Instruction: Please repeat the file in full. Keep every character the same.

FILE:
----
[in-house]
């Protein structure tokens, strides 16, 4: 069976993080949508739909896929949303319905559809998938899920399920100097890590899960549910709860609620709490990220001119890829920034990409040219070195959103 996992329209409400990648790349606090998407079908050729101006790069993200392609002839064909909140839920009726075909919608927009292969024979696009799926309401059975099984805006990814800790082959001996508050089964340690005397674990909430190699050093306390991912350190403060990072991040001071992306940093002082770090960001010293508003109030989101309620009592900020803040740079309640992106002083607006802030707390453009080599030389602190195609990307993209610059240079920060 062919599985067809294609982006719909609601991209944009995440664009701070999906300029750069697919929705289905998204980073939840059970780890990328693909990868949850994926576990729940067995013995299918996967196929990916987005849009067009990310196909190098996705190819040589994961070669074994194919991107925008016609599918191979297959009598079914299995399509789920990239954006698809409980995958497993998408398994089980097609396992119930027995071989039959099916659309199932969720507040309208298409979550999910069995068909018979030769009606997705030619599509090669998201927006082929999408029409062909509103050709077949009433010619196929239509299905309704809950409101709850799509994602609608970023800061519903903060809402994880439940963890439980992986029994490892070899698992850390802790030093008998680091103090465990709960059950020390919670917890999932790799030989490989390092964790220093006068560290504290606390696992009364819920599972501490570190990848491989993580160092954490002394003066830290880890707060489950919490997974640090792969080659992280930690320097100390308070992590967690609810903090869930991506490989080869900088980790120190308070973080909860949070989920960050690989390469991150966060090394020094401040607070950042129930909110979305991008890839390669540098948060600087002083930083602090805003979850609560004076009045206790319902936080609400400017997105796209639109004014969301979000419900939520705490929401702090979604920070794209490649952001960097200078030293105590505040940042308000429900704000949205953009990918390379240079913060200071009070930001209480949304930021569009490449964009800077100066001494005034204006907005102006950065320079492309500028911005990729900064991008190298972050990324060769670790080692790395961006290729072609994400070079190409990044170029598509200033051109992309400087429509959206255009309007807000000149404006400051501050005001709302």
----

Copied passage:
[in-house]
């Protein structure tokens, strides 16, 4: 069976993080949508739909896929949303319905559809998938899920399920100097890590899960549910709860609620709490990220001119890829920034990409040219070195959103 996992329209409400990648790349606090998407079908050729101006790069993200392609002839064909909140839920009726075909919608927009292969024979696009799926309401059975099984805006990814800790082959001996508050089964340690005397674990909430190699050093306390991912350190403060990072991040001071992306940093002082770090960001010293508003109030989101309620009592900020803040740079309640992106002083607006802030707390453009080599030389602190195609990307993209610059240079920060 062919599985067809294609982006719909609601991209944009995440664009701070999906300029750069697919929705289905998204980073939840059970780890990328693909990868949850994926576990729940067995013995299918996967196929990916987005849009067009990310196909190098996705190819040589994961070669074994194919991107925008016609599918191979297959009598079914299995399509789920990239954006698809409980995958497993998408398994089980097609396992119930027995071989039959099916659309199932969720507040309208298409979550999910069995068909018979030769009606997705030619599509090669998201927006082929999408029409062909509103050709077949009433010619196929239509299905309704809950409101709850799509994602609608970023800061519903903060809402994880439940963890439980992986029994490892070899698992850390802790030093008998680091103090465990709960059950020390919670917890999932790799030989490989390092964790220093006068560290504290606390696992009364819920599972501490570190990848491989993580160092954490002394003066830290880890707060489950919490997974640090792969080659992280930690320097100390308070992590967690609810903090869930991506490989080869900088980790120190308070973080909860949070989920960050690989390469991150966060090394020094401040607070950042129930909110979305991008890839390669540098948060600087002083930083602090805003979850609560004076009045206790319902936080609400400017997105796209639109004014969301979000419900939520705490929401702090979604920070794209490649952001960097200078030293105590505040940042308000429900704000949205953009990918390379240079913060200071009070930001209480949304930021569009490449964009800077100066001494005034204006907005102006950065320079492309500028911005990729900064991008190298972050990324060769670790080692790395961006290729072609994400070079190409990044170029598509200033051109992309400087429509959206255009309007807000000149404006400051501050005001709302």